20. What if people already downloaded a million copies of my derivative work before CNRI informs me my license has been terminated? What am I supposed to do then? Contact every one of them and tell them to download a new copy? I won't even know who they are!

    This is really up to the party that chooses to enforce such licensing. With the cure period removed for compliance with the GPL, CNRI is under no obligation to inform you of a termination. If you repair any such breach then you are in conformance with the License. Enforcement of the CNRI License is up to CNRI. Again, there are very few ways to violate the license.

  21. Well, I'm not even sure what "material breach" means. What's an example?

    This is a well-defined legal term. Very few examples of breaches can be given, because the CNRI license imposes very few requirements on you. A clear example is if you violate the requirement in paragraph 2 to retain CNRI's License Agreement (or their defined reference to it) in derivative works. So simply retain the agreement, and you'll have no problem with that. Also, if you don't misuse CNRI's name and logo you'll be fine.

  22. OK, I'll retain the License Agreement in my derivative works, Does that mean my users and I then enter into this license agreement too?

    Yes, with CNRI but not with each other. As explained in paragraph 1, the license is between CNRI and whoever is using Python 1.6 beta 1.

  23. So you mean that everyone who uses my derivative work is entering into a contract with CNRI?

    With respect to the Python 1.6 beta 1 portion of your work, yes. This is what assures their right to use the Python 1.6 beta 1 portion of your work-- which is licensed by CNRI, not by you --regardless of whatever other restrictions you may impose in your license.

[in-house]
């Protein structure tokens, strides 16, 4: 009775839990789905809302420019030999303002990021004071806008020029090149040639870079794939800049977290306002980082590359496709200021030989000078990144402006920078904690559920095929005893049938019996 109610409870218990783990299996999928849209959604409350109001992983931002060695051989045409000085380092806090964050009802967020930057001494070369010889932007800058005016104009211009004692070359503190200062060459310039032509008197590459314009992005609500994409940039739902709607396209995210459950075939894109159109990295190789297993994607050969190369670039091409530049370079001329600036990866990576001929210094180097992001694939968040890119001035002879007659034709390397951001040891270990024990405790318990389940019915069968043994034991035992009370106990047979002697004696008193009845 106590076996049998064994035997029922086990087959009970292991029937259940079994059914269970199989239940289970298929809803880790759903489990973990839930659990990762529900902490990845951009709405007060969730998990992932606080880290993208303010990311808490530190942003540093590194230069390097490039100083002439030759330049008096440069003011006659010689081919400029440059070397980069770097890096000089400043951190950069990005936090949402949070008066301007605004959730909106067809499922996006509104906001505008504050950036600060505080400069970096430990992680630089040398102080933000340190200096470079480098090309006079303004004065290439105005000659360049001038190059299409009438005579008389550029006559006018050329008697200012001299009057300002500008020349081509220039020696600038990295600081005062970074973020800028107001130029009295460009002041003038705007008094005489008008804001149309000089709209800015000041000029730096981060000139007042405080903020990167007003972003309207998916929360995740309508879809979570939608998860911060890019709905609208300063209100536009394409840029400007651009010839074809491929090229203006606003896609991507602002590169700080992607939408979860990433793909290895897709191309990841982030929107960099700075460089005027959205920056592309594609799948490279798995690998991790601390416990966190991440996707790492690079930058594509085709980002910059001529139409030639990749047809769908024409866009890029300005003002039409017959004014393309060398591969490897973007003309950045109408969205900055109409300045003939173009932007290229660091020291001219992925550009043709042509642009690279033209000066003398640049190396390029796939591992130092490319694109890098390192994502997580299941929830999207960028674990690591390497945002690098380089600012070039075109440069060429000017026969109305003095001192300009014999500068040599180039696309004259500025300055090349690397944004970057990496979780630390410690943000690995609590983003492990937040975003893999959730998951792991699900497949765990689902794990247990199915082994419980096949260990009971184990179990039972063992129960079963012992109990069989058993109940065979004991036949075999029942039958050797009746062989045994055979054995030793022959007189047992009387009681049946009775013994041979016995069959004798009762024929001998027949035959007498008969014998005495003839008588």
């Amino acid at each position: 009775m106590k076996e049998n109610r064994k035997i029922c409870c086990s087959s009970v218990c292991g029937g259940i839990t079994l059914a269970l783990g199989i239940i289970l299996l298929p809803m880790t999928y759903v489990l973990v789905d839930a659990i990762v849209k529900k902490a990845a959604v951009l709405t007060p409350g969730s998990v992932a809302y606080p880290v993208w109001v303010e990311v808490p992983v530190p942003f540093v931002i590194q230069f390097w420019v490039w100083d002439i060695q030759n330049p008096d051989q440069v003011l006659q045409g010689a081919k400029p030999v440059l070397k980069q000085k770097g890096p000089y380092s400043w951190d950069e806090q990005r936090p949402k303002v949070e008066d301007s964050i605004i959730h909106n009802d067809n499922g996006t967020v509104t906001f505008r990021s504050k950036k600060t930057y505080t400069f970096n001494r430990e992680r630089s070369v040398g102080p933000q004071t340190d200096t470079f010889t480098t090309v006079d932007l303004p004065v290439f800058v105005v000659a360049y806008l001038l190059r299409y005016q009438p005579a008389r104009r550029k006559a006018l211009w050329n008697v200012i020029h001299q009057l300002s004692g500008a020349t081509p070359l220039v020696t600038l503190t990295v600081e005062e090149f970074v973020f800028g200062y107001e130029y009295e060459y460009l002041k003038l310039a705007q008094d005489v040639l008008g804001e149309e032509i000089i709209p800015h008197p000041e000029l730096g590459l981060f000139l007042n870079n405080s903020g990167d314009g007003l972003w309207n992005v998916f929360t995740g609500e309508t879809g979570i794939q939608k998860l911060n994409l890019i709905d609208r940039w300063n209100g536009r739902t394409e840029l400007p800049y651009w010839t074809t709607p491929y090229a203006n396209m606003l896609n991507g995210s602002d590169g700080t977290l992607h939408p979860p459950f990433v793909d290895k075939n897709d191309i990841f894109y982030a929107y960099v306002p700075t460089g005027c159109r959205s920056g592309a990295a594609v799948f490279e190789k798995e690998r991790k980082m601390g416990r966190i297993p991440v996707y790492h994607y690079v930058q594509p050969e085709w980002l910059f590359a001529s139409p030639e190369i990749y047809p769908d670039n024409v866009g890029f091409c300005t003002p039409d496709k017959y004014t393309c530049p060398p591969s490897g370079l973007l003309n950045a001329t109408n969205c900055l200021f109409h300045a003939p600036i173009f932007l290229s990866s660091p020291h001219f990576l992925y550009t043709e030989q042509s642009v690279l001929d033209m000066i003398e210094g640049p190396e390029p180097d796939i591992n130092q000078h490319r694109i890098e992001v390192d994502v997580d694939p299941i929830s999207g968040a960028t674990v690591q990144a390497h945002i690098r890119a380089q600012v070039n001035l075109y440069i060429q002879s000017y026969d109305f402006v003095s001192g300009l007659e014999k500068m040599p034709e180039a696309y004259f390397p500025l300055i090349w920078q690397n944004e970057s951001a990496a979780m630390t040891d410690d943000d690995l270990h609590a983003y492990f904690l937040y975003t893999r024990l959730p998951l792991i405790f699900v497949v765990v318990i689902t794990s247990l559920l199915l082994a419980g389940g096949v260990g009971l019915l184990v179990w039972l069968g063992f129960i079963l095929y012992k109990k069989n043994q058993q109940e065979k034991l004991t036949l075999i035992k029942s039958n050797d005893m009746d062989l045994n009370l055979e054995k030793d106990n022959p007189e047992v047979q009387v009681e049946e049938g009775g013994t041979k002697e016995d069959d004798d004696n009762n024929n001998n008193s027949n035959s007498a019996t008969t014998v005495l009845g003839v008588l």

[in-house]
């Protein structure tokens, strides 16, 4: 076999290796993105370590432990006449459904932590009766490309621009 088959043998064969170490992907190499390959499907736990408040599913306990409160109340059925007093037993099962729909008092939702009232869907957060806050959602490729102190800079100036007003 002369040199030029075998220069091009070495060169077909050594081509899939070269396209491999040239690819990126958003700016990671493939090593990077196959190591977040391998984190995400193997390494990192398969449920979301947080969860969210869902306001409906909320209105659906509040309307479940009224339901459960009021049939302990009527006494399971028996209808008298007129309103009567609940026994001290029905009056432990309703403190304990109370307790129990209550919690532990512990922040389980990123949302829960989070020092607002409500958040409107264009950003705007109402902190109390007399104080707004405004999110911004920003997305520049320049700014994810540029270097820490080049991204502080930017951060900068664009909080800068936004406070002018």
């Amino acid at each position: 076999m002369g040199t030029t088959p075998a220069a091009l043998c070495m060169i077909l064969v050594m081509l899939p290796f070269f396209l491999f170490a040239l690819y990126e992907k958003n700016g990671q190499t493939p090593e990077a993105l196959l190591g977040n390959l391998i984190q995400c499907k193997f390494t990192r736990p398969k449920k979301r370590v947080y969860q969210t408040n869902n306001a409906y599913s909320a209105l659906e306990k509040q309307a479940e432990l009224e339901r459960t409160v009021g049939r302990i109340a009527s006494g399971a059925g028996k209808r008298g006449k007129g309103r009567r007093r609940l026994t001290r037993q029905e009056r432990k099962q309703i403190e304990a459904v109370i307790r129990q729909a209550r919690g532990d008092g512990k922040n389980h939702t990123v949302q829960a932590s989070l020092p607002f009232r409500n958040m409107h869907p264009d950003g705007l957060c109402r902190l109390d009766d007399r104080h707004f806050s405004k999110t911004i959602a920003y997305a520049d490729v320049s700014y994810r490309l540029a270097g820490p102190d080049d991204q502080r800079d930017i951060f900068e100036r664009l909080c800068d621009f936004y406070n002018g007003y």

24. In paragraph 7, is the name "Python" a "CNRI trademark or trade name"?

    CNRI has certain trademark rights based on its use of the name Python. CNRI has begun discussing an orderly transition of the site with Guido and the trademark matters will be addressed in that context.

  25. Will the license change for Python 2.0?, who is leading future Python development, will make that determination at the appropriate time. Throughout the licensing process, will be working to keep things as simple and as compatible with existing licenses as possible. will add its copyright notice to Python but understands the complexities of licensing and so will work to avoid adding any further confusion on any of these issues. This is why and CNRI are working together now to finalize a license.

  26. What about the copyrights? Will CNRI assign its copyright on Python to or to Guido? If you say you want to clarify the legal status of the code, establishing a single copyright holder would go a long way toward achieving that!

    There is no need for a single copyright holder. Most composite works involve licensing of rights from parties that hold the rights to others that wish to make use of them. CNRI will retain copyright to its work on Python. CNRI has also worked to get wet signatures for major contributions to Python which assign rights to it, and email agreements to use minor contributions, so that it can license the bulk of the Python system for the public good. CNRI also worked with Guido van Rossum and CWI to clarify the legal status with respect to permissions for Python 1.2 and earlier versions.

    August 23, 2000